The log-transformed value of TG explained the largest proportion explained risk of CHD. The proportion explained risk mediated was 21.43% for the log-transformed value of TG, 3.57% for the log-transformed value of HDL-C and 19.67% for TG/HDL-C. Therefore, the log-transformed value of TG was the strongest mediator of the MAP–CHD relationship.

Discussion

The present large survey specialised of Chinese rural population provided important new evidence for the significant relationship between MAP and CHD. A linear dose–response relationship between MAP and CHD was first observed in Chinese rural population. In addition, this relationship was mediated by some degree of TG, HDL-C and TG/HDL-C, and TG was the strongest mediator of the MAP–CHD relationship.

The results from this study showed that individuals with MAP ≥103 mm Hg were 1.19-fold chance to develop CHD than those with MAP <84 mm Hg, after adjusting for confounding factors. Our finding of a significantly positive relationship of high MAP with the risk of CHD was consistent with a previous studies.26 27 Besides, this relationship was confirmed in cohort studies from the USA and Swedish.5 7 However, not all studies have reported the same relationship between BP and the risk of CHD28; a study suggested that BP did not predict the risk of ischaemic heart disease in patients with high TG/low HDL-C. Therefore, our study has performed mediation analysis to examine the contribution of lipid level to MAP-related CHD.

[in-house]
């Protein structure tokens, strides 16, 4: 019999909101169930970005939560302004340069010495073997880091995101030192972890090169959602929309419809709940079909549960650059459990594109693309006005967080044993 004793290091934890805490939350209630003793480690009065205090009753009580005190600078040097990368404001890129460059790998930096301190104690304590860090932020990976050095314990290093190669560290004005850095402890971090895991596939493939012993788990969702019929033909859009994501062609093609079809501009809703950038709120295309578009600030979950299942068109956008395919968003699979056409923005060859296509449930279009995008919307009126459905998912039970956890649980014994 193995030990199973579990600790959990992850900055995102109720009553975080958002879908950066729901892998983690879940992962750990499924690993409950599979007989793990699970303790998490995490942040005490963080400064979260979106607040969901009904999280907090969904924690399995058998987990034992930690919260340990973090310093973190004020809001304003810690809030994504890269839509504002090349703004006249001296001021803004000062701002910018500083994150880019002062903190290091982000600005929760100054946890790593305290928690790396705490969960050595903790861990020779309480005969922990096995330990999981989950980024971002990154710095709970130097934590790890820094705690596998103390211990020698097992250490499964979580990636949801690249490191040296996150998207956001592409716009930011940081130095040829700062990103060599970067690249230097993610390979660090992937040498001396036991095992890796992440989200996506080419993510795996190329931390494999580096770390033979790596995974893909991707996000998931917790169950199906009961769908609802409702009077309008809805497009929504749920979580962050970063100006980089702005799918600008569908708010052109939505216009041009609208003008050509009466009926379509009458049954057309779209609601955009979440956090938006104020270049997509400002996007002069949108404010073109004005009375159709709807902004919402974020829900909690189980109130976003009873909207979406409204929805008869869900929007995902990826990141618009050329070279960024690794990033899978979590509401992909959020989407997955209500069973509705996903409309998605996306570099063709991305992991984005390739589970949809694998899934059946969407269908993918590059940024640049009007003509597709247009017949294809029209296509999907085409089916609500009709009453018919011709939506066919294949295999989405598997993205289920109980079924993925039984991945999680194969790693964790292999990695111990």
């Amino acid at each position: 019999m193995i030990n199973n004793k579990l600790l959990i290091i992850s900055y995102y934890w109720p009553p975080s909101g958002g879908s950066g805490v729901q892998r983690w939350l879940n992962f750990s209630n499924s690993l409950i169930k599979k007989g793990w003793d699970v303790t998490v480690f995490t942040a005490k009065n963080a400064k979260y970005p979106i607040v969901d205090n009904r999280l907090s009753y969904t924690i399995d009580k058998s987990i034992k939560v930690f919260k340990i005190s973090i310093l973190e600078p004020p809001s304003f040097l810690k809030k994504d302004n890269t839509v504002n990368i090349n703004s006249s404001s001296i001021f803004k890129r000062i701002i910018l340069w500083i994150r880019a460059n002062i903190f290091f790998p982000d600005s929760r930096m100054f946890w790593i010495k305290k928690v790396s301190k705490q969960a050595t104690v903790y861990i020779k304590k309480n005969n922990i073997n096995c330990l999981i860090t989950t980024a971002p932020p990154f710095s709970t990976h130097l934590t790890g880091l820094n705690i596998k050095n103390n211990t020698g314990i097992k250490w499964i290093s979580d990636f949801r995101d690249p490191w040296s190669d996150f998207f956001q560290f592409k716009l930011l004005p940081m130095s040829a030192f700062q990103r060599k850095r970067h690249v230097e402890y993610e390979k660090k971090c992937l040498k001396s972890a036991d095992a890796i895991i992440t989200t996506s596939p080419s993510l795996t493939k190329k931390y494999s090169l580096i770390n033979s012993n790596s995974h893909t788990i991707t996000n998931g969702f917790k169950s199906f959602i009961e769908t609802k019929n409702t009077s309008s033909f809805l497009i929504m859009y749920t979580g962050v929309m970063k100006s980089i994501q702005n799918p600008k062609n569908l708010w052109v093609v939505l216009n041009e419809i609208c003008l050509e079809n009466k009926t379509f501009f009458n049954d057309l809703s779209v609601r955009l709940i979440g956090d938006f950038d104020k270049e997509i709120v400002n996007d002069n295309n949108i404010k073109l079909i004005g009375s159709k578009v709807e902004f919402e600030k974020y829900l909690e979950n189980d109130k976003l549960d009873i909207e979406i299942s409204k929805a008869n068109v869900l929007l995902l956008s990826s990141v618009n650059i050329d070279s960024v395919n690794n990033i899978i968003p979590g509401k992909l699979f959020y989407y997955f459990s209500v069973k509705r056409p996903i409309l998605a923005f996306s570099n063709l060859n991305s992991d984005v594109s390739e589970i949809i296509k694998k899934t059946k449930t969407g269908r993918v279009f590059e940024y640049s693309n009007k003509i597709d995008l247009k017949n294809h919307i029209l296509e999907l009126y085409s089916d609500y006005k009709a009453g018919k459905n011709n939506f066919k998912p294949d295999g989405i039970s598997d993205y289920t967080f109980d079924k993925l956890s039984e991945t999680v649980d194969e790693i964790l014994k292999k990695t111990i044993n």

In the present analysis, we reported that 3.57%–21.43% of excess relative risk of CHD was mediated through the log-transformed value of TG, the log-transformed value of HDL-C and TG/HDL-C for MAP. The mediation may be explained by other previous studies on macroscopic and microscopic models. In the macroscopic model, previous studies showed that adults with both high TG and low HDL-C had increased risks of CHD.15 29–31 In the microscopic model, the collaborative analysis of 101 studies in 2010 found a series of findings consistent with the causal role of TG-mediated pathways in CHD.17 In 2012, a study suggested that the risk of CHD associated with low HDL-C in women was greater than twofold to fourfold elevated depending on TG levels and elevated TG and low HDL-C with a substantially low CHD risk.32 In addition, a study has found that isolated low HDL-C or high TG levels are independently associated with CHD risk in men.33 An epidemiological study indicated that TC, TG and TG/HDL-C were independent important risk factors for CHD after adjustment for age and traditional risk factors; however, TC only TG/HDL-C but not TG was an independent predictor of CHD risk.16 However, the underlying mechanisms were unclear.

As far as we know, this is not a conventional epidemiological study to look for causal factors of CHD. The focus of this article was instead the contribution of lipid level to MAP-related CHD based on a relatively large sample size of rural population in China. These findings have shown the implication for the development of CHD prevention strategies. Moreover, the integration of evidence from genetic association studies (ie, Mendelian randomisation) may help determine the nature of this association. Standardised survey tools, training and field implementation, and adjustment for various potential confounders ensure the reliability of the analysis. Another strength of this study was that mediation analysis was performed to address whether MAP-related CHD was explained by TG, HDL-C and TG/HDL-C and calculated the proportion explained risk mediated of each mediator. Our study may help generate hypothesis that can be used to identify high-risk patients with CHD who might get benefit from better control on their BP.